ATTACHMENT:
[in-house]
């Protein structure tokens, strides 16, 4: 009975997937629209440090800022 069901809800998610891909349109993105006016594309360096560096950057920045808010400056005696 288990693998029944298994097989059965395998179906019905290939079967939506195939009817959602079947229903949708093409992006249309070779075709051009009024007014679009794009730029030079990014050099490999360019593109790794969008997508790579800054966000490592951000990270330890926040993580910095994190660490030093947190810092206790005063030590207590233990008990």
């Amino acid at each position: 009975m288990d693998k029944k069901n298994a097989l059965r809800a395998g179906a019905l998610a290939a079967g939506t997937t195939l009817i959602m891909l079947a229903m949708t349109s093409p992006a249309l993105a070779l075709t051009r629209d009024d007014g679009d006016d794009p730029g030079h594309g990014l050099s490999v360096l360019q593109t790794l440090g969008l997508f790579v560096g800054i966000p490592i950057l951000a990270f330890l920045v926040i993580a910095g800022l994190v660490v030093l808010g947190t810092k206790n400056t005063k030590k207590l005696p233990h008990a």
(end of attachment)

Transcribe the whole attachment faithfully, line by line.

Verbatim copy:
[in-house]
């Protein structure tokens, strides 16, 4: 009975997937629209440090800022 069901809800998610891909349109993105006016594309360096560096950057920045808010400056005696 288990693998029944298994097989059965395998179906019905290939079967939506195939009817959602079947229903949708093409992006249309070779075709051009009024007014679009794009730029030079990014050099490999360019593109790794969008997508790579800054966000490592951000990270330890926040993580910095994190660490030093947190810092206790005063030590207590233990008990």
């Amino acid at each position: 009975m288990d693998k029944k069901n298994a097989l059965r809800a395998g179906a019905l998610a290939a079967g939506t997937t195939l009817i959602m891909l079947a229903m949708t349109s093409p992006a249309l993105a070779l075709t051009r629209d009024d007014g679009d006016d794009p730029g030079h594309g990014l050099s490999v360096l360019q593109t790794l440090g969008l997508f790579v560096g800054i966000p490592i950057l951000a990270f330890l920045v926040i993580a910095g800022l994190v660490v030093l808010g947190t810092k206790n400056t005063k030590k207590l005696p233990h008990a």